Moody's Investors Service (Moody's) affirmed JPMorgan Chase Bank, N.A.'s (Chase) prime jumbo residential mortgage originator assessment as Above Average. Chase originated 47,057 prime jumbo residential mortgage loans during the 15 month review period ending 31 December 2018.

  • Japan Yields Slide to Three-Year Low, Shrug BOJ's Control Bid
    Bloomberg

    Japan Yields Slide to Three-Year Low, Shrug BOJ's Control Bid

    (Bloomberg) -- Japan’s 10-year bond yield slipped to the lowest since July 2016, shrugging off an attempt by the central bank to stem its decline amid a global debt rally. New Zealand’s benchmark rate also fell to a new record low.The JGB yield dropped two basis points to minus 0.255%, as growing fears about world growth and the U.S.-China trade war drive investors to haven assets. The Bank of Japan, widely seen as having a yield target range of about 20 basis points from zero for the benchmark, cut its purchases of 5-to-10 year bonds at Friday’s operations.The world’s negative-yielding bonds have surged to a record $16.7 trillion, while a key part of the U.S. Treasury curve inverted this week, signaling an expectation for the American economy to tip into a recession. With markets pricing in further easing by major central banks, investors including Janus Henderson are continuing to pile into debt.“BOJ’s action came as yields were getting too low,” said Takafumi Yamawaki, head of local rates and FX research at JPMorgan Chase & Co. in Tokyo. “It is difficult for the BOJ to achieve everything, such as monetary expansion guideline, steepen yield curve, boost yield levels and keep the 10-year range. At some point, the BOJ will have to give up something.”READ: Yields Sinking Below Target Puts Spotlight on BOJ’s ResponseNew Zealand’s 10-year bond yield fell as much as 3 basis points to 0.98%, the first time it has dipped under 1%.“Major global central banks are easing, and the fall in global yields will ripple to New Zealand,” said Imre Speizer, head of New Zealand strategy at Westpac Banking Corp. in Auckland. The nation’s central bank could cut rates by 25 basis points to 0.75% in November, he said.New LowsTreasury 30-year yield hit a record low this week, while the 10-year fell below the 2-year rate. Thursday’s U.S. retail sales figures, which showed the consumer remains in fine form, barely had any market impact with investors waiting on clarity about U.S.-China trade and the Federal Reserve policy outlook.The BOJ cut purchases in the key five-to-10 year maturity zone by 30 billion yen ($282 million) from its last operation, its first reduction since December. It has been gradually tapering its outright bond purchases, with the recent focus largely being on steepening the yield curve.“Global yields are sinking or approaching zero, adding momentum for Japanese investors to return to super-long Japanese government bonds,” Kazuhiko Sano, chief strategist at Tokai Tokyo Securities Co., wrote in a note before the operations. “Against this backdrop, it’s unlikely that the drop in yields will stop even when the 10-year yield at minus 0.25% serves as a milestone.”To contact the reporters on this story: Chikako Mogi in Tokyo at cmogi@bloomberg.net;Ruth Carson in Singapore at rliew6@bloomberg.netTo contact the editors responsible for this story: Tan Hwee Ann at hatan@bloomberg.net, Shikhar BalwaniFor more articles like this, please visit us at bloomberg.com©2019 Bloomberg L.P.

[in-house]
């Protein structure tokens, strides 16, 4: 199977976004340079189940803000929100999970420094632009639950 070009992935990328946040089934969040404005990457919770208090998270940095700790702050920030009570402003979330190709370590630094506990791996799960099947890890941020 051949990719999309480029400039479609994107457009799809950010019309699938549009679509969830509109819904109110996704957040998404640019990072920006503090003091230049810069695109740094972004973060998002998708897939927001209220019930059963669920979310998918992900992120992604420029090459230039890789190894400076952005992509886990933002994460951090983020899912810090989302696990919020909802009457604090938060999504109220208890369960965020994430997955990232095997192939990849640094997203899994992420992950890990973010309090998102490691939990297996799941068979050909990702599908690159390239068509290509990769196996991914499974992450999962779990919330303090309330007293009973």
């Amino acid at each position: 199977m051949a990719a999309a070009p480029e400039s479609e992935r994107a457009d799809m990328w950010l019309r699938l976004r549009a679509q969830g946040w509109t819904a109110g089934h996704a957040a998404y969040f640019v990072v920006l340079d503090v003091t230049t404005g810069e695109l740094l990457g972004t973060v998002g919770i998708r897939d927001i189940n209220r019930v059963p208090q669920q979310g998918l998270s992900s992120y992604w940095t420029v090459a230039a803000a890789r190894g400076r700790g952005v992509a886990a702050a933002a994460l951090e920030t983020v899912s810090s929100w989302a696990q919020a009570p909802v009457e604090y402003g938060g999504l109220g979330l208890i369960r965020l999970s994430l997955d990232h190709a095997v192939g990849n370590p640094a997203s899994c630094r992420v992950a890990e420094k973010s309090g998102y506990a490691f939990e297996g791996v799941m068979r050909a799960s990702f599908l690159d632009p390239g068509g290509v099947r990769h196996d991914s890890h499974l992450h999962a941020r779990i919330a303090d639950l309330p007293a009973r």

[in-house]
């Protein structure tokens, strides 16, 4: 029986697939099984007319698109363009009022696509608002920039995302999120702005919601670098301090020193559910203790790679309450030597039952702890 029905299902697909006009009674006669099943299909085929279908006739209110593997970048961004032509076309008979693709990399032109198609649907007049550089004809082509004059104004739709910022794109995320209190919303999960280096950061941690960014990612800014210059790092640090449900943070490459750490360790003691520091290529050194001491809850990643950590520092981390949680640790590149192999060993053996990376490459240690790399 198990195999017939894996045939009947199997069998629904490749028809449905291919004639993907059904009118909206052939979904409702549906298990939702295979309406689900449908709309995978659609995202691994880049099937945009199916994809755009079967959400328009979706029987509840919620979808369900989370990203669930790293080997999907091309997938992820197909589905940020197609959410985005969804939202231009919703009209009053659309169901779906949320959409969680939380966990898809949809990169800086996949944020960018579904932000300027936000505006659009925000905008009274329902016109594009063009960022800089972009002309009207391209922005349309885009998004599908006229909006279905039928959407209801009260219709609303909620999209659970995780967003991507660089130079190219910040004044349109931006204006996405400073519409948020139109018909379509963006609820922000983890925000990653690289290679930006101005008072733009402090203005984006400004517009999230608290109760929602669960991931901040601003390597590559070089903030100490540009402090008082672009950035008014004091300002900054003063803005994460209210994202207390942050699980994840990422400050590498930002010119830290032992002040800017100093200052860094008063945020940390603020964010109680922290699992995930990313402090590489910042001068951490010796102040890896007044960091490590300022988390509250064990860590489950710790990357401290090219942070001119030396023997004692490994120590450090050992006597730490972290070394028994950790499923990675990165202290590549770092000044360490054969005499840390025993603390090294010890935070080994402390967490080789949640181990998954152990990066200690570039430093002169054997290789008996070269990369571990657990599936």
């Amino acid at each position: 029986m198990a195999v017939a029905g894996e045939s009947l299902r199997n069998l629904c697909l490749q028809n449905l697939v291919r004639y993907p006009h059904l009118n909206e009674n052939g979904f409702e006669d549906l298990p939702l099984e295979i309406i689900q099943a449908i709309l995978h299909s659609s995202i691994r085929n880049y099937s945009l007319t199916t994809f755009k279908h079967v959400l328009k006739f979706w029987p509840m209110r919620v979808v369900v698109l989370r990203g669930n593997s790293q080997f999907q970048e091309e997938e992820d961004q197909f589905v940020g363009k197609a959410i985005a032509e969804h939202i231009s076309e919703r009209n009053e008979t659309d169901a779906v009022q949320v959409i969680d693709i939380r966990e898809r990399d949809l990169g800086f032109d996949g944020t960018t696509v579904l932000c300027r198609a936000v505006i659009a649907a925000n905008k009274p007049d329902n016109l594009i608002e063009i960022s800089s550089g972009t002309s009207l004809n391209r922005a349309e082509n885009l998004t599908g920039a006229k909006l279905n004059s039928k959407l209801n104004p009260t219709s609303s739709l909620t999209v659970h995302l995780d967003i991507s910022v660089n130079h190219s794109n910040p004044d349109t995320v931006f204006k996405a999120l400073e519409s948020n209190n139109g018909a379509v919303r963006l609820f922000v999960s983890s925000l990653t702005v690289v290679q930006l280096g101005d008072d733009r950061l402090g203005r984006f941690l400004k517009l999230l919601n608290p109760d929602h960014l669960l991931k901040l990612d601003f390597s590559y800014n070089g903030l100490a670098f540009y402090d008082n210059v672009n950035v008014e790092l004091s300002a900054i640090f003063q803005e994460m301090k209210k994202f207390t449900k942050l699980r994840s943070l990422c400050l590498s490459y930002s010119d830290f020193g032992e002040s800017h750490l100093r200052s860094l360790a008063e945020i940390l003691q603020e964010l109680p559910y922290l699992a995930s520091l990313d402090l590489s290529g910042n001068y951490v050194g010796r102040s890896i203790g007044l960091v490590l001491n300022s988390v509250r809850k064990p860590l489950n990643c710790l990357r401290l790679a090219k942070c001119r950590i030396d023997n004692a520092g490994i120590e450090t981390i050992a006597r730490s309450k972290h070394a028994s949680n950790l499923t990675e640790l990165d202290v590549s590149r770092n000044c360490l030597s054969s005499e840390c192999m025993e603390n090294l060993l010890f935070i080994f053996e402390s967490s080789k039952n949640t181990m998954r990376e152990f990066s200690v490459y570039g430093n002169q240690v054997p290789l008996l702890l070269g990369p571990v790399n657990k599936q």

• Bloomberg

    Nomura Says ‘50 Cent’ Has Banks Scrambling for VIX Hedges

    (Bloomberg) -- The re-emergence of a huge U.S. equity volatility buyer has banks scrambling to hedge the other side of the trades and is even affecting levels on the Cboe Volatility Index, according to Nomura Securities International.In July, a big purchaser accumulated protection against a major sell-off in U.S. stocks over the next month on the so-called VIX, in activity similar to that of the volatility buyer known as “50 Cent” given a penchant for hedging at that level in large amounts. And there’s someone on the other side of all those purchases.Dealers are short a series of VIX calls, especially those with strike prices in the 20 to 24 range, “in massive size due to the ‘50 Cent’ entity’s massive hedging program flows,” Nomura strategist Charlie McElligott wrote via email on Wednesday. “This fund’s return to the VIX options market has the Street beyond capacity because as dealers get short this VIX upside, they have to go out and buy all sorts of crash protection due to their synthetic position.”Read: ‘50 Cent’ Copycat Likely Made $170 Million Hedging During RoutJPMorgan Chase & Co. sees 20 as particularly key for VIX.“We are seeing relatively elevated gamma imbalance tilted toward the calls, with large concentration around the 20 strikes,“ said Peng Cheng, a JPMorgan global quantitative and derivatives strategist. “Since dealers are likely to be short gamma, one would expect ‘reverse pinning,’ i.e. VIX futures to be repelled away from the 20 strike. Therefore the 20 level is likely to be a floor/support for the VIX August future.”The VIX closed down 4.2% at 21.18 on Thursday, while VIX volatility (VVIX) fell 1.5% but remained near its highest levels since October 2018. Six of the VIX’s last nine sessions have seen double-digit percentage moves as markets are whipsawed by U.S.-China trade developments and geopolitical tensions. Skew, the cost of bearish options compared with bullish ones, has gotten expensive and forced investors to look hard for cheap protection. And the MOVE Index, which measures prices swings in Treasuries, is the highest since February 2016.Read: Stock Turmoil Sparks a Wall Street Hunt for Cheap Hedges“VIX, volatility of volatility (VVIX) and skew have been saying over course of July that we were either going to crash up or crash down,” McElligott wrote. “So clearly all this short gamma for dealers in the VIX complex means chase-y moves in either direction, especially with the rates volatility spasm.”(Adds JPMorgan comment and updates market levels.)\--With assistance from Luke Kawa.To contact the reporter on this story: Joanna Ossinger in Singapore at jossinger@bloomberg.netTo contact the editors responsible for this story: Christopher Anstey at canstey@bloomberg.net, Dave Liedtka, Rita NazarethFor more articles like this, please visit us at bloomberg.com©2019 Bloomberg L.P.